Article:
(Source: The Toronto Star)
The next five years could see a long `shift to thrift,’ an economist predicts
The trend toward saving more and shopping less could last for up to five years, as Canadians try to rebuild their personal savings amid languishing house and stock prices and painful memories of the recession, a new economic report suggests.
Calling it a “shift to thrift,” the report, by TD Bank economist Diana Petramala, says consumer savings rates are already on the rise and could continue to climb as Canadians try to regain a feeling of financial security.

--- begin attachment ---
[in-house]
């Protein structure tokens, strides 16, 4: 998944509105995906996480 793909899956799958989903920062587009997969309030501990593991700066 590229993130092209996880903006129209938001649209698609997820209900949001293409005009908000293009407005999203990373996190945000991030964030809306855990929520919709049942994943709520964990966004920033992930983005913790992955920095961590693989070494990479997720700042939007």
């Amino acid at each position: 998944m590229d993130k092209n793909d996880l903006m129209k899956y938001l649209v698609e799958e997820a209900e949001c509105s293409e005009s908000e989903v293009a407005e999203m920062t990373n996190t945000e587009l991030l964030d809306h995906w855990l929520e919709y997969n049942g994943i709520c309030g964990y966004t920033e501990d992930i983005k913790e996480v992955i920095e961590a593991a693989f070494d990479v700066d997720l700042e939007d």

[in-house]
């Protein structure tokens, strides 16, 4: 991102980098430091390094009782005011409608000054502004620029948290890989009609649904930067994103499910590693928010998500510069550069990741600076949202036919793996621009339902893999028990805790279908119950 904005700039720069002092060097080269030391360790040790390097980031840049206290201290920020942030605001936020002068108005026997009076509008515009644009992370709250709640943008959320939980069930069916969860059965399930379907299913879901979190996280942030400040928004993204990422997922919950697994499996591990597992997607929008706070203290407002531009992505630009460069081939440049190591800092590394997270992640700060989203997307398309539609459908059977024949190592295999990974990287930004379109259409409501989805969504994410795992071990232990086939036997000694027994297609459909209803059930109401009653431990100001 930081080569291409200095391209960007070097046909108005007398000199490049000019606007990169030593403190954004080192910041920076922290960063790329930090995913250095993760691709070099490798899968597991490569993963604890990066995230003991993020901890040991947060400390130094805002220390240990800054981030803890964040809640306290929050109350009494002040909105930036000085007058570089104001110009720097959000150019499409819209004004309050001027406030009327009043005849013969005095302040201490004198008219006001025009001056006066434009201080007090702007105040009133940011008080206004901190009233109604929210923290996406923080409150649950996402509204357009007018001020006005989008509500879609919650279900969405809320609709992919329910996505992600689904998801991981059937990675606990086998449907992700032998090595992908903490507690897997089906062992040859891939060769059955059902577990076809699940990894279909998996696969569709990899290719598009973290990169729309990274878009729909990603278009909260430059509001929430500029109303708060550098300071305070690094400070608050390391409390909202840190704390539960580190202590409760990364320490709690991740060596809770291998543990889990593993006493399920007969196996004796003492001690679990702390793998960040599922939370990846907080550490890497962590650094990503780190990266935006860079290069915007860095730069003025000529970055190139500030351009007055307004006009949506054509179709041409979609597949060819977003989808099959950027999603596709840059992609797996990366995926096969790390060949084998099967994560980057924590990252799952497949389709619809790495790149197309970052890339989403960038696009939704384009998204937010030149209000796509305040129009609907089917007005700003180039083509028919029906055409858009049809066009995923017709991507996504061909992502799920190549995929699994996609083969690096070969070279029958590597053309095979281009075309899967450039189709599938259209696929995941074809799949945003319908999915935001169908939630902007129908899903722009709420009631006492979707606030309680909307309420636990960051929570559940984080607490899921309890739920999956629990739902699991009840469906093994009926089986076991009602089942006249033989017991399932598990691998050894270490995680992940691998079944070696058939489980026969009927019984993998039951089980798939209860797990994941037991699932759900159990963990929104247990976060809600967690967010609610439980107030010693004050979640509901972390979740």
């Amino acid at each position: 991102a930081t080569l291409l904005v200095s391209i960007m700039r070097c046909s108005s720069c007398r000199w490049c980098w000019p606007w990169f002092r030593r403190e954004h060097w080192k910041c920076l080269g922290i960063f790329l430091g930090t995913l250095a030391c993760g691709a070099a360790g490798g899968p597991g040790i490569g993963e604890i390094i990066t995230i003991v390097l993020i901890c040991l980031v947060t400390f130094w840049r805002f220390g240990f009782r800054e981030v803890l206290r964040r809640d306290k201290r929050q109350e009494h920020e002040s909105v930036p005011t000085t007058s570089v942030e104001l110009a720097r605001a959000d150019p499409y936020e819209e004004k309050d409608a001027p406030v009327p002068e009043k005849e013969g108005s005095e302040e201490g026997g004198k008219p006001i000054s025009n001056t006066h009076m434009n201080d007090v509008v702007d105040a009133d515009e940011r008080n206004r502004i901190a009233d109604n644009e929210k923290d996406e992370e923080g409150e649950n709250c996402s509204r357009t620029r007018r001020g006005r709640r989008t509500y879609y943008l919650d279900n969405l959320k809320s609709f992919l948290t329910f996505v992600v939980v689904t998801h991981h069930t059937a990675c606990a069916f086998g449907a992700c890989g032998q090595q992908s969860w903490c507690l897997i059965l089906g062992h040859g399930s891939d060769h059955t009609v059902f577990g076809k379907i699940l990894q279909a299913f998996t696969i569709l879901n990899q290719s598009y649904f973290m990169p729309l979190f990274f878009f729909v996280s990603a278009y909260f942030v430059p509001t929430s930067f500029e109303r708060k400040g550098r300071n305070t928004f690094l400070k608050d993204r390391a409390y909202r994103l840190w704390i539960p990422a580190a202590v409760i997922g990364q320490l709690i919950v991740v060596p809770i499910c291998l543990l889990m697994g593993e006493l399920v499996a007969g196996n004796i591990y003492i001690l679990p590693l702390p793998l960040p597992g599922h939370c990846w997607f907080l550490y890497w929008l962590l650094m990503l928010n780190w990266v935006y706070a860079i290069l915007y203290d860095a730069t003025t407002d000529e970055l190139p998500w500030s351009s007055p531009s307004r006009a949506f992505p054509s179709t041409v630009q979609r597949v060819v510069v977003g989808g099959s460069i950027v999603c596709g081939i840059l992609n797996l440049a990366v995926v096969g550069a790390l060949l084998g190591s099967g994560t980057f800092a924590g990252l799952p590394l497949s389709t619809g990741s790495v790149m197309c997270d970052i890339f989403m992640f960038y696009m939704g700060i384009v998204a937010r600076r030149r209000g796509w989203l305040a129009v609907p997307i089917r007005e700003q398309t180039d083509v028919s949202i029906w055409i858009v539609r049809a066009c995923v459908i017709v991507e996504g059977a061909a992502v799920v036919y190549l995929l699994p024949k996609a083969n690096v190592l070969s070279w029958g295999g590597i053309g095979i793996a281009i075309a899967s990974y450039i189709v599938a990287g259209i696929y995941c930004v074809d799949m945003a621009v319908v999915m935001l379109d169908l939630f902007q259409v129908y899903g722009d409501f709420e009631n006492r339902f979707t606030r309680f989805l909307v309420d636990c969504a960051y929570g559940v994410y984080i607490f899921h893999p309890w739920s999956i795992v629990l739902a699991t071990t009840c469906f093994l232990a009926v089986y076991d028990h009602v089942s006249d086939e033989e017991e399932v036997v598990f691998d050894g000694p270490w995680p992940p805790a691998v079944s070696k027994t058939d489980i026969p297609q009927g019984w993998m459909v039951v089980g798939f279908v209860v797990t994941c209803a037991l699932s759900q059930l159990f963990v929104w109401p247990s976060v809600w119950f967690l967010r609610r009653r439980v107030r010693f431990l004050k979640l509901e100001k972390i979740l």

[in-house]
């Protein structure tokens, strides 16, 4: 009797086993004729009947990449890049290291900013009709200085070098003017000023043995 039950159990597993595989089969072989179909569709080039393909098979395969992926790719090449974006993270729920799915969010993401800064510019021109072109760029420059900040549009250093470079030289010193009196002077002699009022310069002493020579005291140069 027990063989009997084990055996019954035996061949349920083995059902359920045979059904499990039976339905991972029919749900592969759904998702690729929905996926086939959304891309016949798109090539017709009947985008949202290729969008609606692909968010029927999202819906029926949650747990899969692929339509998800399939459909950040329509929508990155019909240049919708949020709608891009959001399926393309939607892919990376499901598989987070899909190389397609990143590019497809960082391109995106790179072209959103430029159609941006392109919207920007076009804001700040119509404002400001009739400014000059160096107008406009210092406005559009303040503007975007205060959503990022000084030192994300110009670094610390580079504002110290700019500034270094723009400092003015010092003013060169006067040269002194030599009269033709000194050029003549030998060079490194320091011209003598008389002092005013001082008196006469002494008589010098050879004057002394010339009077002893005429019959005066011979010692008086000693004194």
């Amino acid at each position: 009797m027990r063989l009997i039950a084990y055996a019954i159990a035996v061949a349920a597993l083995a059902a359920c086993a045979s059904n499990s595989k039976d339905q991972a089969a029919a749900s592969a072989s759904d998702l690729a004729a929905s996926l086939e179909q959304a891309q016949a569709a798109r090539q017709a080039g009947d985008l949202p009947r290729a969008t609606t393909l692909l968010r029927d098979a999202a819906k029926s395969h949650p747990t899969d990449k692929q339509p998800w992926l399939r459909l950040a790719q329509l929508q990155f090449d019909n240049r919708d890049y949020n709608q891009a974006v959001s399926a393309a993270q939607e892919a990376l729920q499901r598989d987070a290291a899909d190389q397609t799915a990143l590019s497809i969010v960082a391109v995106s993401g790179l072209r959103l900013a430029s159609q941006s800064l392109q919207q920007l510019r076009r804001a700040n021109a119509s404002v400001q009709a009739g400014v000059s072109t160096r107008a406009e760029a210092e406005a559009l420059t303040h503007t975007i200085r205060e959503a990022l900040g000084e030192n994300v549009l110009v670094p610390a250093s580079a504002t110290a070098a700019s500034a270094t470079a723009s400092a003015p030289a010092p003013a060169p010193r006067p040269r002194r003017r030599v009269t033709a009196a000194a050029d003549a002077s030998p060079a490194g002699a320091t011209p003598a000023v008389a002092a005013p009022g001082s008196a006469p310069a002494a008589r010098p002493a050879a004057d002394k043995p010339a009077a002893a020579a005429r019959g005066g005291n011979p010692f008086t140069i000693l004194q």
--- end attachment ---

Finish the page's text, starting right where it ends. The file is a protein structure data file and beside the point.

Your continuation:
Petramala predicts savings rates could rise to between 6 and 7 per cent – double the average of the preceding five years.
“Over the five years that preceded the current recession, Canadians had been on a shopping spree. Households bought new cars, fancy home furnishings, the latest fashions, and ate out at their favourite restaurants,” Petramala noted in a report released yesterday.
Read the full article by Dana Flavelle “Canadians hoarding their cash” in the Toronto Star (May 21 2009)